Asked  7 Months ago    Answers:  5   Viewed   63 times

In various multi threaded C and C++ projects I've seen the -pthread flag applied to both the compiling and linking stage while others don't use it at all and just pass -lpthread to the linking stage.

Is there any danger not compiling and linking with the -pthread flag - i.e. what does -pthread actually do ? I'm primarily interested in Linux platforms.




gcc -dumpspecs | grep pthread

and look for anything that starts with %{pthread:.

On my computer, this causes files to be compiled with -D_REENTRANT, and linked with -lpthread. On other platforms, this could differ. Use -pthread for most portability.

Using _REENTRANT, on GNU libc, changes the way some libc headers work. As a specific example, it makes errno call a function returning a thread-local location.

Tuesday, June 1, 2021
answered 7 Months ago

As explained in the openpub documentations,

pthread_exit() will exit the thread that calls it.

In your case since the main calls it, main thread will terminate whereas your spawned threads will continue to execute. This is mostly used in cases where the main thread is only required to spawn threads and leave the threads to do their job

pthread_join will suspend execution of the thread that has called it unless the target thread terminates

This is useful in cases when you want to wait for thread/s to terminate before further processing in main thread.

Monday, June 21, 2021
answered 6 Months ago

The select() function uses the specified file descriptor mask to determine which file descriptors to monitor for an event (read, write, etc.). When a file descriptor is available for an I/O activity (read, write) the select() function modifies the descriptors to indicate which of the files are ready for the given I/O action.

See this article on the select function and the macros/functions used with the file descriptors.

Old style Unix type programs often treated the file descriptor as a bit mask and just checked the bits. However the actual implementation of the file descriptor can vary by compiler so it is best to use the standard file descriptor macros/functions to set, clear, and test the various file descriptors.

So when using the select() function you need to use FD_ZERO() and FD_SET() so that you will set the specific file descriptors that you want for this particular call to the select() function. When select() returns, it will indicate which of the file descriptors designated are actually ready to be used for the I/O action (read, write, etc.).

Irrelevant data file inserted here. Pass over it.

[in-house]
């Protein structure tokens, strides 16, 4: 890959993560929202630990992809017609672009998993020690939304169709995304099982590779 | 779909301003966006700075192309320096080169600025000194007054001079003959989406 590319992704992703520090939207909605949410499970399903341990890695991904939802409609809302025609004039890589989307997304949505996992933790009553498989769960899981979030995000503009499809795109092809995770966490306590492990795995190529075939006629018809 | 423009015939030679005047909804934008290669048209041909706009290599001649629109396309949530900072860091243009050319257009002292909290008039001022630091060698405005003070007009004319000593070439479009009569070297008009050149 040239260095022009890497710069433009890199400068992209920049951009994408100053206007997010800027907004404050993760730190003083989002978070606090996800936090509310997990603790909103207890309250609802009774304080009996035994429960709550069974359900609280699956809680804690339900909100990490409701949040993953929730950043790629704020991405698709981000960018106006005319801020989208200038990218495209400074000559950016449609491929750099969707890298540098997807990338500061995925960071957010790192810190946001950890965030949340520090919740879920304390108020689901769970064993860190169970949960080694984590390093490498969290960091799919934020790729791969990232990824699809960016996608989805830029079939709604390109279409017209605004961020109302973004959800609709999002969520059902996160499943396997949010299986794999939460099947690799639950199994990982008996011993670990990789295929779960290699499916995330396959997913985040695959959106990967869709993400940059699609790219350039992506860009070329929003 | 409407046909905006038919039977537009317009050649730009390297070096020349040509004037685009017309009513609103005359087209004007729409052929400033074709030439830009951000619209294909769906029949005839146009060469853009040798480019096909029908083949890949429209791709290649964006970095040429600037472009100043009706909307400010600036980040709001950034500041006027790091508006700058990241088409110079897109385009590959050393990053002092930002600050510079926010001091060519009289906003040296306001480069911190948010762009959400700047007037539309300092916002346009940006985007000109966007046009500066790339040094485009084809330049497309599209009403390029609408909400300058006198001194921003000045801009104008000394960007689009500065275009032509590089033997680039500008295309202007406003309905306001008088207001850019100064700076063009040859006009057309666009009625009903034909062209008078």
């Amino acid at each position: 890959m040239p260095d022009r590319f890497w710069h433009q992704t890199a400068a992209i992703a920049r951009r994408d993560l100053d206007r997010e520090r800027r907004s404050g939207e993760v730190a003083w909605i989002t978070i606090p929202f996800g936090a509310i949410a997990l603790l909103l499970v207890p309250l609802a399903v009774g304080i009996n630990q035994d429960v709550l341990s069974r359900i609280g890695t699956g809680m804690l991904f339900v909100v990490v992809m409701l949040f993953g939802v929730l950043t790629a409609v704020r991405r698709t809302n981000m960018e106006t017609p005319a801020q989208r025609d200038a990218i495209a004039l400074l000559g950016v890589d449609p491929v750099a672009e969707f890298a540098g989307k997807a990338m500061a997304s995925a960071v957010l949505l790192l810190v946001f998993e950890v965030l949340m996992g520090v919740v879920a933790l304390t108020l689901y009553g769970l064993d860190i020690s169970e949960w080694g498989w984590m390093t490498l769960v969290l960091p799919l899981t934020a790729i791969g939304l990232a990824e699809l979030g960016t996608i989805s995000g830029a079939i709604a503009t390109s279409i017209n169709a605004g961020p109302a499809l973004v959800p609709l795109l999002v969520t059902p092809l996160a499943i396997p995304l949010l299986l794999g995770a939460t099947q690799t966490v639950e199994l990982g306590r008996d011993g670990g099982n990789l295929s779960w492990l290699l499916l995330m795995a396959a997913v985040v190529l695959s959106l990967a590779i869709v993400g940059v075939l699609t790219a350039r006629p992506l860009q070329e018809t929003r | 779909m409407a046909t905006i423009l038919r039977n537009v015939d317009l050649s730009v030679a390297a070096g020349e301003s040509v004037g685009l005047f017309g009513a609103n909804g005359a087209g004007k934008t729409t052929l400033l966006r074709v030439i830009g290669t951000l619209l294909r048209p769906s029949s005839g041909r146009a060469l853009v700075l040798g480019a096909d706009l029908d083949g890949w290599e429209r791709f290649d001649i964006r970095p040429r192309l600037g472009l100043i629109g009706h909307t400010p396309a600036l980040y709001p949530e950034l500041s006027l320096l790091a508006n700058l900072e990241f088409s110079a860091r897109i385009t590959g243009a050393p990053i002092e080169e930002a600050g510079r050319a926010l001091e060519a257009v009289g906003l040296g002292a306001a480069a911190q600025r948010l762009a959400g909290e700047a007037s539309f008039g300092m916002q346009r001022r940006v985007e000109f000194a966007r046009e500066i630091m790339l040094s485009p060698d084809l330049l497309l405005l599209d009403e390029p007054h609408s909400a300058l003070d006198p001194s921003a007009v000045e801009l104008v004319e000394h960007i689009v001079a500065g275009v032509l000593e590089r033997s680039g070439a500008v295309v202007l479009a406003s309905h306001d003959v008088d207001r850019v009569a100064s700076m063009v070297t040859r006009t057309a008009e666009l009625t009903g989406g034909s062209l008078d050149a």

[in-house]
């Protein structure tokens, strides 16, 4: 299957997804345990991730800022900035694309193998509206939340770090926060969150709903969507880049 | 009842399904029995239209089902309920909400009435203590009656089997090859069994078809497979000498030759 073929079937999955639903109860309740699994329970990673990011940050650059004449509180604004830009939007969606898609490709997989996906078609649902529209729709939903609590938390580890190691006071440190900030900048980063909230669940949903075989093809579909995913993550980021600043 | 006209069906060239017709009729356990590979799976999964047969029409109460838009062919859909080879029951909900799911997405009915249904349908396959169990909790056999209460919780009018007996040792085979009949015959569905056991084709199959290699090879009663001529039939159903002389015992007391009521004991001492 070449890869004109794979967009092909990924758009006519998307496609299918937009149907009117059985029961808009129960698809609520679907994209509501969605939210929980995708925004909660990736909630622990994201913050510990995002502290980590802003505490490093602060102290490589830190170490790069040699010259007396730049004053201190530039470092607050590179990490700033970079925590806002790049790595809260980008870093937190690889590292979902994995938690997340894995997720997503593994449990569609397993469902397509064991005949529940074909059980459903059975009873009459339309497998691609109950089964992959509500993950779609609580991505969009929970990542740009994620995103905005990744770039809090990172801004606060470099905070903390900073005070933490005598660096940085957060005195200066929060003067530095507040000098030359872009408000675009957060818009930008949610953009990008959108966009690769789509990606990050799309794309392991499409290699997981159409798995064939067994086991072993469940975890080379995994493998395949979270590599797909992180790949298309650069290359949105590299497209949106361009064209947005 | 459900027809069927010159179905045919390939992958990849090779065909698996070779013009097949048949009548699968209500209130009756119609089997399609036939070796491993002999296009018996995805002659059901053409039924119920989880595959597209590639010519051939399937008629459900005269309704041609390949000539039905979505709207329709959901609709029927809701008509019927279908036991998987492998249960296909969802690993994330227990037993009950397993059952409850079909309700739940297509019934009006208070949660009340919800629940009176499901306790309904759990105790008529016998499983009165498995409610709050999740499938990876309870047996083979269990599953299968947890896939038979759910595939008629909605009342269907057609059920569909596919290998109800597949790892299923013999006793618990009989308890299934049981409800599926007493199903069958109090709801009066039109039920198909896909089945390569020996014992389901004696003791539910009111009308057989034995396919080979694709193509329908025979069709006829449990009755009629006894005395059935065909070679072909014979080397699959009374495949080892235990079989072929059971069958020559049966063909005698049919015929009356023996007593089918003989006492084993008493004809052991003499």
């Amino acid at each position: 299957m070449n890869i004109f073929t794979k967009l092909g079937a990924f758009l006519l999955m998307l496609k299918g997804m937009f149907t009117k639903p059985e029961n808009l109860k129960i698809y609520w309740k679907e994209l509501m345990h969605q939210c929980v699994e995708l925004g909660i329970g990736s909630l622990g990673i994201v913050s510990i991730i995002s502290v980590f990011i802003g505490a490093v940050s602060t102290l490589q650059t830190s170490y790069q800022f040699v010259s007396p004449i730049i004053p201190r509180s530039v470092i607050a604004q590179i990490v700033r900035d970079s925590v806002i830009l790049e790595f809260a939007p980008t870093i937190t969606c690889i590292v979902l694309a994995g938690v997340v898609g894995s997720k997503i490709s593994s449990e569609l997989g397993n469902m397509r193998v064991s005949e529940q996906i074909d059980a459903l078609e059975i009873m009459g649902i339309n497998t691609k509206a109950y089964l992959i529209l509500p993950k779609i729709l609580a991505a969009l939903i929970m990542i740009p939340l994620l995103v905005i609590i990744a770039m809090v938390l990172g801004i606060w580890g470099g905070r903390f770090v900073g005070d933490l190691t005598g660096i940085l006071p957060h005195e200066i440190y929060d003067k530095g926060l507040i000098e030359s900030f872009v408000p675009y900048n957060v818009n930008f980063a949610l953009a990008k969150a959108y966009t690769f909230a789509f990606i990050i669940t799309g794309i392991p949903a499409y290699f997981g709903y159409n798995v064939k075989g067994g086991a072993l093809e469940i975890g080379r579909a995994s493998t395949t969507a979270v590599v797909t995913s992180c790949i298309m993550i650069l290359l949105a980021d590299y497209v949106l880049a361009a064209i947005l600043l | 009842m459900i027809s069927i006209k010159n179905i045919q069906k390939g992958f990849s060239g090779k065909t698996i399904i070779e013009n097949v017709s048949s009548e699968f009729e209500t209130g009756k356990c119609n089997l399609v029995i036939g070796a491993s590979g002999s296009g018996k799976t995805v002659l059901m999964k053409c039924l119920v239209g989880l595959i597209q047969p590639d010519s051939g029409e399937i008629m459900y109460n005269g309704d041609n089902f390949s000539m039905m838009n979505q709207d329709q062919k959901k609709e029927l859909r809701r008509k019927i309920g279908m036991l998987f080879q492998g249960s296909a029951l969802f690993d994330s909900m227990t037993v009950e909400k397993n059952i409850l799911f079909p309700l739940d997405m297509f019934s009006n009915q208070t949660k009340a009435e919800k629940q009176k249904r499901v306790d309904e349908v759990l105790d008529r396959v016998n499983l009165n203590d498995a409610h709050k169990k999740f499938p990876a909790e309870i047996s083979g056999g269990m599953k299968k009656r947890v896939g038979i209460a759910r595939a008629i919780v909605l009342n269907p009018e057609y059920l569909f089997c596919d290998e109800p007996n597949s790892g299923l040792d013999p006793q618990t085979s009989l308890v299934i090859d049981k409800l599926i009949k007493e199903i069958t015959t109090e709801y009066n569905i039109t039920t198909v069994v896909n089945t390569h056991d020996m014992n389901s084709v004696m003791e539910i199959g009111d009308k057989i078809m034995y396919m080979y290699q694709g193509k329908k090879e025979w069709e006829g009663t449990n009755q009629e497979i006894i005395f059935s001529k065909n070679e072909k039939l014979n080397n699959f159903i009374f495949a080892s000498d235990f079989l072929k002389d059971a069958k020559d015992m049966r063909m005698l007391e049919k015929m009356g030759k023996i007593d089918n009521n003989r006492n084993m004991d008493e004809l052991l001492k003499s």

So your code will actually be something like:

    fd_set rfds;

    FD_SET(socketHandle, &rfds);
    recVal = select(socketHandle + 1, &rfds, NULL, NULL, &tv);
            /*Packet Data Type*/ pkt;
            if(recvfrom(socketHandle, &pkt, sizeof(/*Packet Data Type*/), 0, (sockaddr*)&serverAddr, (socklen_t*)&sockLen) < 0)
                //Failed to Recieve Data
                //Recieved Data!!

However what you really should do is to use the FD_ISSET() function to check which particular file descriptors are ready for use. In your case you have only the one but in a situation where there were multiple descriptors you would want to use the FD_ISSET() function as well.

Sunday, August 15, 2021
answered 4 Months ago

Make the thread wait for a specific signal.

Use pthread_sigmask and sigwait.

Monday, September 20, 2021
Matthias Bäßler
answered 3 Months ago

Bionic (Android's libc) does not have pthread_cancel. IIRC, when we discussed adding this we chose not to because implementation of it is error prone and harmful to performance (of all code).

As far as we could tell, no implementation of pthreads implements a fully correct pthread_cancel. It would also impose a cost on all code, even if you're not using pthread_cancel (because so many sections of code need to be guarded from interruption by pthread_cancel).

Friday, October 22, 2021
answered 2 Months ago
Only authorized users can answer the question. Please sign in first, or register a free account.
Not the answer you're looking for? Browse other questions tagged :